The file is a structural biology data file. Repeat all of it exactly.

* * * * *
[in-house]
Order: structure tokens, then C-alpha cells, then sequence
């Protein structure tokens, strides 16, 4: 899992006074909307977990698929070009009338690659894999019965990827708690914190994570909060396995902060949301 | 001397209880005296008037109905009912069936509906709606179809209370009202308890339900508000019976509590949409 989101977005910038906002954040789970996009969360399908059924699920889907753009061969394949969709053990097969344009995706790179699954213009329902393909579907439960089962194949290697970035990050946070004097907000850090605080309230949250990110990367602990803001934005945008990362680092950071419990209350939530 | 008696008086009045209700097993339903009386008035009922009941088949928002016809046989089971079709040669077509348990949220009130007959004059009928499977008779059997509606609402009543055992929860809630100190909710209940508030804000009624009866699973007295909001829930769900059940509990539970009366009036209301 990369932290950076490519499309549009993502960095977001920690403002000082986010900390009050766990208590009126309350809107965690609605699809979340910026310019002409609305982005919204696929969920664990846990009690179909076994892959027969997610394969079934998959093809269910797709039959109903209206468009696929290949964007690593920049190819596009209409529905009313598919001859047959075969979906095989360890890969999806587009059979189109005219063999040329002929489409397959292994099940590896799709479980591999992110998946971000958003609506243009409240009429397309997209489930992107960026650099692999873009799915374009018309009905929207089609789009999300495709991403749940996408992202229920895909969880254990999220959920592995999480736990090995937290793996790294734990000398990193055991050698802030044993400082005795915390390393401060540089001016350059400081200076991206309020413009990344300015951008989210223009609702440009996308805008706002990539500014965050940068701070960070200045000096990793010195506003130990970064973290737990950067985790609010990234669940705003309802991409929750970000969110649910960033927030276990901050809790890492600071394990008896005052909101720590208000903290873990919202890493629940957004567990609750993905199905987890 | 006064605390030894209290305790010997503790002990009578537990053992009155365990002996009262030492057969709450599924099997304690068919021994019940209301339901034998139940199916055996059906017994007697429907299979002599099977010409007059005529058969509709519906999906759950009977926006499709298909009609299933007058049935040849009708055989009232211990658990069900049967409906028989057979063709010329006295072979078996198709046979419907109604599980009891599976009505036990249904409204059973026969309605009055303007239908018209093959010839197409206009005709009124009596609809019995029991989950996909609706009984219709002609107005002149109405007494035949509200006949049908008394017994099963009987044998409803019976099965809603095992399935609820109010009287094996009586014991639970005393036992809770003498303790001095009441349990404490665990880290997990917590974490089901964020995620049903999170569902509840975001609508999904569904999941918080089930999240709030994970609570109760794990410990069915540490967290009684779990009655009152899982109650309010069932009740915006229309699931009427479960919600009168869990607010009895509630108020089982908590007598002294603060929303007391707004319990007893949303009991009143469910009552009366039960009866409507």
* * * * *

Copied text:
[in-house]
Order: structure tokens, then C-alpha cells, then sequence
């Protein structure tokens, strides 16, 4: 899992006074909307977990698929070009009338690659894999019965990827708690914190994570909060396995902060949301 | 001397209880005296008037109905009912069936509906709606179809209370009202308890339900508000019976509590949409 989101977005910038906002954040789970996009969360399908059924699920889907753009061969394949969709053990097969344009995706790179699954213009329902393909579907439960089962194949290697970035990050946070004097907000850090605080309230949250990110990367602990803001934005945008990362680092950071419990209350939530 | 008696008086009045209700097993339903009386008035009922009941088949928002016809046989089971079709040669077509348990949220009130007959004059009928499977008779059997509606609402009543055992929860809630100190909710209940508030804000009624009866699973007295909001829930769900059940509990539970009366009036209301 990369932290950076490519499309549009993502960095977001920690403002000082986010900390009050766990208590009126309350809107965690609605699809979340910026310019002409609305982005919204696929969920664990846990009690179909076994892959027969997610394969079934998959093809269910797709039959109903209206468009696929290949964007690593920049190819596009209409529905009313598919001859047959075969979906095989360890890969999806587009059979189109005219063999040329002929489409397959292994099940590896799709479980591999992110998946971000958003609506243009409240009429397309997209489930992107960026650099692999873009799915374009018309009905929207089609789009999300495709991403749940996408992202229920895909969880254990999220959920592995999480736990090995937290793996790294734990000398990193055991050698802030044993400082005795915390390393401060540089001016350059400081200076991206309020413009990344300015951008989210223009609702440009996308805008706002990539500014965050940068701070960070200045000096990793010195506003130990970064973290737990950067985790609010990234669940705003309802991409929750970000969110649910960033927030276990901050809790890492600071394990008896005052909101720590208000903290873990919202890493629940957004567990609750993905199905987890 | 006064605390030894209290305790010997503790002990009578537990053992009155365990002996009262030492057969709450599924099997304690068919021994019940209301339901034998139940199916055996059906017994007697429907299979002599099977010409007059005529058969509709519906999906759950009977926006499709298909009609299933007058049935040849009708055989009232211990658990069900049967409906028989057979063709010329006295072979078996198709046979419907109604599980009891599976009505036990249904409204059973026969309605009055303007239908018209093959010839197409206009005709009124009596609809019995029991989950996909609706009984219709002609107005002149109405007494035949509200006949049908008394017994099963009987044998409803019976099965809603095992399935609820109010009287094996009586014991639970005393036992809770003498303790001095009441349990404490665990880290997990917590974490089901964020995620049903999170569902509840975001609508999904569904999941918080089930999240709030994970609570109760794990410990069915540490967290009684779990009655009152899982109650309010069932009740915006229309699931009427479960919600009168869990607010009895509630108020089982908590007598002294603060929303007391707004319990007893949303009991009143469910009552009366039960009866409507």